In one of those surgeries, Dr. Fredericks used a cadaver bone to regrow some of Jered’s bone, about two to three inches that Jered had lost from his left thigh.
“That piece of bone was missing, and I had to put a spacer in there for a period of time to allow his body to form some tissue over the top of it. I had to go back in and take that spacer out at about six or eight weeks and then put a bone graft in there and his body incorporated that and made it his own bone,’’ Dr. Fredericks said.
Dr. Michael Simpson, a Colorado Springs foot and ankle orthopedic surgeon, helped repair Jered’s severely injured foot. Jered’s x-rays now show the many pieces of orthopedic hardware, screws, and pins that hold his leg bones together.
Benefits of Level I Trauma Center
Having a fellowship-trained orthopedic trauma surgeon such as Dr. Fredericks, who has additional orthopedic training in the treatment of complex broken bones, is a requirement for hospitals designated as Level I Trauma Centers like Memorial Hospital Central.
“In these circumstances, when you have injuries like this, it has to be all of the stars aligning,’’ Dr. Fredericks said. “You have to have the right people there from the get-go – the emergency room and the trauma team. You have to have the right people there in the operating room, and you have to have the right people taking care of him while he is still in the hospital, including rehab, nursing staff, and then post hospital, clinic, and rehab facilities.’’
After spending 30 days in the hospital, Jered went home in October. Unable to work, unable to walk, unable to get out of bed without help, he worried about how he would provide for his family. Victoria shuttled him to doctor’s appointments and cared for his every need.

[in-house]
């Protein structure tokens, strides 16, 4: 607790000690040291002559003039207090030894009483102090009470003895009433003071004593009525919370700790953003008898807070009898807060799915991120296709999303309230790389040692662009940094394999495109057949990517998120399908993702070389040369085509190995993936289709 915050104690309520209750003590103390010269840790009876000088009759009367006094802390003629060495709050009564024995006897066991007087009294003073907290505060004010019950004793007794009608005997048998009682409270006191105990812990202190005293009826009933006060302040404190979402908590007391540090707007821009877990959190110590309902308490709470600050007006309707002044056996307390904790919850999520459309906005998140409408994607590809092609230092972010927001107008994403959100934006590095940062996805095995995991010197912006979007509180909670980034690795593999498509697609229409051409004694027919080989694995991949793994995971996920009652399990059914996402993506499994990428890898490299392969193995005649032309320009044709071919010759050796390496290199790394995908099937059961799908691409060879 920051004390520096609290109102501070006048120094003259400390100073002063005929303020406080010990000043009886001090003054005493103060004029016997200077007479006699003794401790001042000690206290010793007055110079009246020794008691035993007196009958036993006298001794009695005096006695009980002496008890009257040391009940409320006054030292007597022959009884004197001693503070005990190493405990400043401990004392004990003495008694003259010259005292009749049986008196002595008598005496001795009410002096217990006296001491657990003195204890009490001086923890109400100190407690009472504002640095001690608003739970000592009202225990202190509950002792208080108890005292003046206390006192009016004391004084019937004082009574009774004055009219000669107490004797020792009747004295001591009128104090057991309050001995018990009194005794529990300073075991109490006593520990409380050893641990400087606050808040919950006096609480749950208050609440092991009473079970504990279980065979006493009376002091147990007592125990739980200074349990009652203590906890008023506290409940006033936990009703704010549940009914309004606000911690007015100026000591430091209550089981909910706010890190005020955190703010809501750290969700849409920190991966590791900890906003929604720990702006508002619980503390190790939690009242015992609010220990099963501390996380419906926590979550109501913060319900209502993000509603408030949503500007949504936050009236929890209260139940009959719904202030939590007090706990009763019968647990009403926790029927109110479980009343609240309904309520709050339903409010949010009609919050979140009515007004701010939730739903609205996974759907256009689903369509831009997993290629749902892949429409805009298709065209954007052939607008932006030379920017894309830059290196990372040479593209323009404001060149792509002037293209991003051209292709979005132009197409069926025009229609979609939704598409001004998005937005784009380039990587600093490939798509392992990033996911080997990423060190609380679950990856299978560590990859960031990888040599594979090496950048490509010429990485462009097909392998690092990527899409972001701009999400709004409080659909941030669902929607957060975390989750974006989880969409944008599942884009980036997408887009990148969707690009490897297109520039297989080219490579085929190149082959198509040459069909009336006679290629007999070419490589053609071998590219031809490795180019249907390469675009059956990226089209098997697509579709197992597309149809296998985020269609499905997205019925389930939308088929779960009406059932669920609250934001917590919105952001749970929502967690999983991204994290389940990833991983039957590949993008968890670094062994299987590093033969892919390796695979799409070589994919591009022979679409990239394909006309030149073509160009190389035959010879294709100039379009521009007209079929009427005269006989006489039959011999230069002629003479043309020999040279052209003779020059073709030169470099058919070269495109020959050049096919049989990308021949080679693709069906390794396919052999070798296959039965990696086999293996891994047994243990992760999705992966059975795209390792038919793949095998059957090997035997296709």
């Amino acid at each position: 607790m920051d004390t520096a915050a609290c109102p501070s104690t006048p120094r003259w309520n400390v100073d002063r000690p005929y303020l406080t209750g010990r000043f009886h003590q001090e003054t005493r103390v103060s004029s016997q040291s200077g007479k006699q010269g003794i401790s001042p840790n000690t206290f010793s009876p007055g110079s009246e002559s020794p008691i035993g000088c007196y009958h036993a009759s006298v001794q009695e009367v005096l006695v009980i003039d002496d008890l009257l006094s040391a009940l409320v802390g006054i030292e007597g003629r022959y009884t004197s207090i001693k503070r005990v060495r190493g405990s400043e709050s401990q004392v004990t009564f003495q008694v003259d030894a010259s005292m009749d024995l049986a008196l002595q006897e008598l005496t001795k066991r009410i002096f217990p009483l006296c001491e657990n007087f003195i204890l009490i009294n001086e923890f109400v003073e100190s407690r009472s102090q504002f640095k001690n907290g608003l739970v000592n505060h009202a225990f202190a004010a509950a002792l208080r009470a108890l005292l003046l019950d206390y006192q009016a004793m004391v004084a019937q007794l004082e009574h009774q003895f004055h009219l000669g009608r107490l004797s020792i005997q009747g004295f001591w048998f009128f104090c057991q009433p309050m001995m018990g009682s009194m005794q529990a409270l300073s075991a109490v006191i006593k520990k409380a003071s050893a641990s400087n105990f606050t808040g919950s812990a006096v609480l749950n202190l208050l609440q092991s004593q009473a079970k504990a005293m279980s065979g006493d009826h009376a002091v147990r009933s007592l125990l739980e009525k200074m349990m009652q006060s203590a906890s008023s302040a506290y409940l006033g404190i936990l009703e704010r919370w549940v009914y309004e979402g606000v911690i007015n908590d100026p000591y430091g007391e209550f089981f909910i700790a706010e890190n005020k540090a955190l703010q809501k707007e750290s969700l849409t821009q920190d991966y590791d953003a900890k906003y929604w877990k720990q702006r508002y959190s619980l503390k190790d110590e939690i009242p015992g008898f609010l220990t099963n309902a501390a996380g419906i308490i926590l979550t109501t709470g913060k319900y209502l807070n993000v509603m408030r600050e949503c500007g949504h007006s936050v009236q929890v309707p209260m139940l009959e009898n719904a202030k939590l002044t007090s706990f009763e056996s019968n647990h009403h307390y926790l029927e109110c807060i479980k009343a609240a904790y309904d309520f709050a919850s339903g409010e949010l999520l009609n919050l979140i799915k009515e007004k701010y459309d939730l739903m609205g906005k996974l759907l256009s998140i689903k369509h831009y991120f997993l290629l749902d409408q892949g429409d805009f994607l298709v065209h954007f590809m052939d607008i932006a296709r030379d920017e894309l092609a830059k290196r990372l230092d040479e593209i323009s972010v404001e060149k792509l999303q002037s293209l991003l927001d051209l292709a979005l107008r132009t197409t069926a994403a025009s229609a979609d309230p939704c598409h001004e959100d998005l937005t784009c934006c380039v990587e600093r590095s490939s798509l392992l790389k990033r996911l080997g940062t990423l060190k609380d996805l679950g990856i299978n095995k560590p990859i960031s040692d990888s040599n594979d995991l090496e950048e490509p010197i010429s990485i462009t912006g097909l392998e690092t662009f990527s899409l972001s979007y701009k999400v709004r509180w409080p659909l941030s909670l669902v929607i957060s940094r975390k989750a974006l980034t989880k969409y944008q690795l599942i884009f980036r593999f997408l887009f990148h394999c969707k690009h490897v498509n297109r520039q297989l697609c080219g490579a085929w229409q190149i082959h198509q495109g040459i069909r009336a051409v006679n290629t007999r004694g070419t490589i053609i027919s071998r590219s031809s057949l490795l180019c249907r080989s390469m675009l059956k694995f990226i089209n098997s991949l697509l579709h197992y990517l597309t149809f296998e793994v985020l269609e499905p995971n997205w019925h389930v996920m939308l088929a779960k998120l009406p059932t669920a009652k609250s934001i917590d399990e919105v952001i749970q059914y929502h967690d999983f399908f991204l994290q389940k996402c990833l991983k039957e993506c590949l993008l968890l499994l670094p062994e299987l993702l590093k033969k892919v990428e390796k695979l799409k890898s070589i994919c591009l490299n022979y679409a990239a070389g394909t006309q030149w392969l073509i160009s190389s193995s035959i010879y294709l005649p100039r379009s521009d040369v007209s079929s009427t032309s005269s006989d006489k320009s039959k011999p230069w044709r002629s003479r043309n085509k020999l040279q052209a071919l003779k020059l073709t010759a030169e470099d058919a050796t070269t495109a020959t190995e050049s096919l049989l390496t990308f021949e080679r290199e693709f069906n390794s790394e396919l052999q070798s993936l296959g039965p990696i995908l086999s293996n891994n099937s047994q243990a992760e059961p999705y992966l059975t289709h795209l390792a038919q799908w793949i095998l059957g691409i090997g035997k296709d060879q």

At Christmas, the family relied on the kindness of others, and there was plenty for them. A few days before Christmas, there was a knock at the front door. Jered looked outside the picture window in the living room and saw a fleet of Colorado Springs police cars.
“What did you do?’’ Jered asked Victoria.
Then, to their wondering eyes, a jolly old Santa Claus – dressed not in Christmas red, but police blue – made his way into the home. He and his fellow officers were loaded with presents for Jayden and Alizabeth.
Mike Maroone helped out with gifts. “He’s been a real nice guy with me and my family,’’ Jered said of his big boss.
“This community is worth being in,’’ Jered said of Colorado Springs, noting that the Christmas of 2017 was one of the best ever for the Wickmans. The best gift of all: They were together as a family.
By the time 2018 rolled in, Jered had healed enough from his surgeries to try to start walking. Even then, the community kept giving. A local physical therapist provided intensive rehabilitation for Jered and it was some of the hardest work that Jered had ever done in his life.
Eight months after he crashed his motorcycle, Jered walked with help from a cane. Each weekday morning in the spring, Jered was able to walk Jayden to his elementary school, about a quarter-mile away from their home.
By September, Jered was back to work at Mike Maroone Chevrolet and has been working full-time as an auto parts salesman.
“I walk without the cane,’’ he said, exceeding the expectations of Dr. Fredericks.
“What I can say about Jered is he put in the effort,’’ Dr. Fredericks said. “He did everything that we asked, and he put forth 110 percent in his recovery and rehabilitation effort and I think that’s why the outcome was so good. There’s a big investment on his part, and on his family’s part.’’
This past Christmas, the Wickmans said they were grateful for all of the help from the community. Dr. Fredericks said Jered has no restrictions on him, and he can do whatever his body will allow him to do.
“We have an overwhelming feeling of gratitude,’’ Jered said.